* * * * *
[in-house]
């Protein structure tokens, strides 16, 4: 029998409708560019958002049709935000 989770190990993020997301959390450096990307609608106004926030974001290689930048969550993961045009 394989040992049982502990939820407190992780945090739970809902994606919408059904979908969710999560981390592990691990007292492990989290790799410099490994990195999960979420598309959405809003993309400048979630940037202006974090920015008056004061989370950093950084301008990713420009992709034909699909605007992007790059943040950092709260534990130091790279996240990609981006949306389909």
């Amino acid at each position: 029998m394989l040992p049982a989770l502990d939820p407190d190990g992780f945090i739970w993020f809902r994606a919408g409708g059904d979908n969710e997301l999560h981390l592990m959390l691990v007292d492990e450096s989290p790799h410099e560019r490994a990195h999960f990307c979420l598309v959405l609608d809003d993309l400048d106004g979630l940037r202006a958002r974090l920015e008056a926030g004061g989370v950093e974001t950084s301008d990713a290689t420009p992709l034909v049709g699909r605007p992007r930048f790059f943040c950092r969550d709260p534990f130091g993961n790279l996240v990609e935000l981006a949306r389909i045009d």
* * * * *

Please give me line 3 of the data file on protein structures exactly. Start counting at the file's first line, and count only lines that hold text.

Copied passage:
């Amino acid at each position: 029998m394989l040992p049982a989770l502990d939820p407190d190990g992780f945090i739970w993020f809902r994606a919408g409708g059904d979908n969710e997301l999560h981390l592990m959390l691990v007292d492990e450096s989290p790799h410099e560019r490994a990195h999960f990307c979420l598309v959405l609608d809003d993309l400048d106004g979630l940037r202006a958002r974090l920015e008056a926030g004061g989370v950093e974001t950084s301008d990713a290689t420009p992709l034909v049709g699909r605007p992007r930048f790059f943040c950092r969550d709260p534990f130091g993961n790279l996240v990609e935000l981006a949306r389909i045009d």